Advent, like Lent, is a season of preparation. As we approach Christmas and holiday busyness threatens to overwhelm, there remains that quiet, spiritual imperative: take time to absorb again the deeper message of Christmas. For most of us, that means devotional reading, or perhaps listening to the wonderful choral works that celebrate Jesus’ birth. Sadly, poetry is often ignored as a source of inner refreshment. Yet serious spiritual poetry has been written in every century, from the Psalms and Early Christian hymns to medieval canticles and 19th century carols.
In this tradition, Georg Johannes Gick wrote a cycle of Christmas poems, The Shepherd’s Pipe. Published as Die Hirtenflöte in Germany in 1935, a copy found its way already that same year to the Bruderhof, at that time a small community existing near Fulda, under the threat of Nazi persecution. The poems, generally consisting of three or four rhymed verses, are well worth reading in their original German, but there is also a remarkable lyric translation done 60 years ago by Jere Brunner, and it is in this form that I have come to know and love The Shepherd’s Pipe.
For me personally, Gick’s poems are a continuing source of Advent renewal because of their simple beauty, depth of expression, and mystical references to the Gospel. Though little is known about Gick, we can consider him a modern mystic. Throughout the poem cycle there are Biblical references, sometimes direct, mostly oblique, others perhaps merely contextual. Some are so veiled they may go unnoticed, even by those familiar with the poems, but it is these very references that imbue the poetry with its unique character.
The miracle-poem, The Ox and the Ass, is a succinct nine-line gem, yet it is a profound illustration of the Gospel text that with God all things are possible. The Old Shepherd is based on the picture in John 10 of the Good Shepherd and the flock; The Moon refers to that same image. The Stars quotes Jesus’ words that the Son of Man has no place to lay his head. In The Little Path, we find that the stones themselves would thrill with joy, would cry out, surely referencing Jesus’ words as he entered Jerusalem on Palm Sunday. In a prophetic way, The Wisp of Straw brings the Last Supper and Crucifixion into the Nativity story. The Candle has wonderfully captured the paradox of discipleship and service, echoing 1st Corinthians 13: “…with the love I bring, only when I am no more, will I be everything.” And then there is The Bell, which speaks in a Revelations-sense of the Spirit’s children keeping the Feast.
In the twenty-three poems that make up The Shepherd’s Pipe, several themes are evident. The Stable, The Roof Above the Manger, The Bed of Hay, all speak of the poverty surrounding Christ’s birth and the unworthiness of earth to receive this pure blessing from heaven. Repeated imagery of people streaming to see the Child in the manger is beautifully incorporated into The Poet, The Shepherd’s Song, The Path, and The Candle. Another recurring theme is the deep, quiet joy of the Incarnation, that God came to earth in human form, expressed in The Man, The Linden Tree, and finally, The Miracle.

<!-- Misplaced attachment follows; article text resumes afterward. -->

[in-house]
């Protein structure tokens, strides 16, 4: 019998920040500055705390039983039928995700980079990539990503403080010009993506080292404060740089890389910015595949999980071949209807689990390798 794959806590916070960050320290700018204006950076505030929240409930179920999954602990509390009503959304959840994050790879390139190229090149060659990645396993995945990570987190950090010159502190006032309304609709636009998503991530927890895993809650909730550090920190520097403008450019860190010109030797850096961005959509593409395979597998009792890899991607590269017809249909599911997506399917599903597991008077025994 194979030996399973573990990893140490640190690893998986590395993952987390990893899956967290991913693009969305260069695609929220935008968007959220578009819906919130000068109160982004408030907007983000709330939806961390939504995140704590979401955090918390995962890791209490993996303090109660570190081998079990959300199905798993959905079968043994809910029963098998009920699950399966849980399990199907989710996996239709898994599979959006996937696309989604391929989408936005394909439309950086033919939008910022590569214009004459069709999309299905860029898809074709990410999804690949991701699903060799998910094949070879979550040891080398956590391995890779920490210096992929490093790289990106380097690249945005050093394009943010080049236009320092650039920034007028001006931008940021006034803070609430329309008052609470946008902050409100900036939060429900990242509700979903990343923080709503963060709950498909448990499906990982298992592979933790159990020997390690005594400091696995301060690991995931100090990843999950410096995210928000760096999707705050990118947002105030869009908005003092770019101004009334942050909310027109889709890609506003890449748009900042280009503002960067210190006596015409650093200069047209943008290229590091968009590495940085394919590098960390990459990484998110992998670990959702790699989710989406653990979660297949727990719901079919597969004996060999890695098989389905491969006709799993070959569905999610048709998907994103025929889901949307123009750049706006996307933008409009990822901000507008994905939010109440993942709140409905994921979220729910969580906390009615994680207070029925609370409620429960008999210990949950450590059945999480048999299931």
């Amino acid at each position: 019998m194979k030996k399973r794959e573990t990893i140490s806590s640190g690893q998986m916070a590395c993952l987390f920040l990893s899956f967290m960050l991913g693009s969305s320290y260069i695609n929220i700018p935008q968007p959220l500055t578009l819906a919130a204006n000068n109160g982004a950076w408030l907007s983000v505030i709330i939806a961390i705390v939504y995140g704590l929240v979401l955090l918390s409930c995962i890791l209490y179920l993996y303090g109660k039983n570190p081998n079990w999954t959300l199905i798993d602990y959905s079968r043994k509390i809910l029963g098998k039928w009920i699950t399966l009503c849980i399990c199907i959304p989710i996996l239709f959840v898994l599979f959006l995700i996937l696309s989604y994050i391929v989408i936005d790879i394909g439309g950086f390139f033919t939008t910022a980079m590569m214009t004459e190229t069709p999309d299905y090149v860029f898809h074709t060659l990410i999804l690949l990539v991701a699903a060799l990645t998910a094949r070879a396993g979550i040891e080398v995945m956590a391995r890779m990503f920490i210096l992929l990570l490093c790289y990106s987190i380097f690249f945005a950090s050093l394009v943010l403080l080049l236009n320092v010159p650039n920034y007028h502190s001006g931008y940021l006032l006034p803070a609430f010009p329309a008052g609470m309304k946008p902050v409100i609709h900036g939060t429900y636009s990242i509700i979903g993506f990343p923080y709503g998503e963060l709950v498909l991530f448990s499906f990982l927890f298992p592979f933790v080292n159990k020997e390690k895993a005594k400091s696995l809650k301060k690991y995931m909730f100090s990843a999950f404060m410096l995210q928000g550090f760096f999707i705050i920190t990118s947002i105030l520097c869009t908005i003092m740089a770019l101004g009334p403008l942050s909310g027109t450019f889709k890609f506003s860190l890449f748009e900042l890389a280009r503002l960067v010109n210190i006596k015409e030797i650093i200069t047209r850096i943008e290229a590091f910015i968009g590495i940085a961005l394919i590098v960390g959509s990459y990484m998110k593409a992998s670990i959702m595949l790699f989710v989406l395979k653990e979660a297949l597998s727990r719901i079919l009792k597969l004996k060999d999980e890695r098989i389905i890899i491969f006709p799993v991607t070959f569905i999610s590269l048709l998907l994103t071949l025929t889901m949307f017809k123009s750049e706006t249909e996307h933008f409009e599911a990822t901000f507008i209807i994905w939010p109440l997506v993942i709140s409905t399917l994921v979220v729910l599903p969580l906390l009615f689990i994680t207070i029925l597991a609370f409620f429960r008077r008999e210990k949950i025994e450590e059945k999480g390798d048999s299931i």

It is these elements, manifested in the simplest of poetic lines, that have made The Shepherd’s Pipe resonate in my heart every Advent. And yet poetry, for all its contemplative beauty, lacks a communal dimension. So it is all the more appropriate that Gick’s words have been set to music as a cantata for children’s voices and string quartet. The composer, Marlys Swinger, an accomplished pianist and choral composer now in her eighties, found a remarkable musical expression for each of the voices in The Shepherd’s Pipe: there is the dark, quiet Prelude, the lighter tunes of The Rosebush and The Little Path, the soaring melody of The Linden Tree in its prayerful anticipation, the solemn chords of The Wisemen, and the canon-voices of The Bell. But the most striking musical inspiration is in The Ox and the Ass: the plodding bass line, the sturdy speech of the blind ass and the deaf ox, the interlude played crescendo and accelerando as sight and hearing are miraculously restored by the Christ Child, and then the proclamation that “with God all things can be!”
Let me draw the reader’s attention to a few more poignant lines: The Spider, having wrapped many a little body in its silken shroud, asks that when his time comes, the Christ Child might come and do that service for him. Christmas Every Day, originally the final poem in the set, recounts, “I saw the star that fell that night down from the heaven clear; I know I heard the angels tread who brought the Baby here”, followed by the repentant response, “I want to open wide my heart and sweep it clean and clear…” And in The Miracle: “Mary came to me apart and laid the Holy Child here inside my heart. My heart was made the manger and my body was the stall.” But it doesn’t end there, for the poem — and the entire cycle — concludes with “And now no man is stranger, my life goes out to all!”
That’s what Christmas is all about: that our lives, redeemed by the coming of the Christ Child, go out to those around us. The poems in The Shepherd’s Pipe can be read again and again. Better yet, listen to (or sing!) the songs. Your Advent experience will be all the richer.
Ed. Note: Georg Johannes Gick was born in 1910 in Aschaffenburg, Bavaria, and grew up in Amberg. In 1937 he moved to Munich, where he taught elementary school and served as a school principal from 1956 to 1972.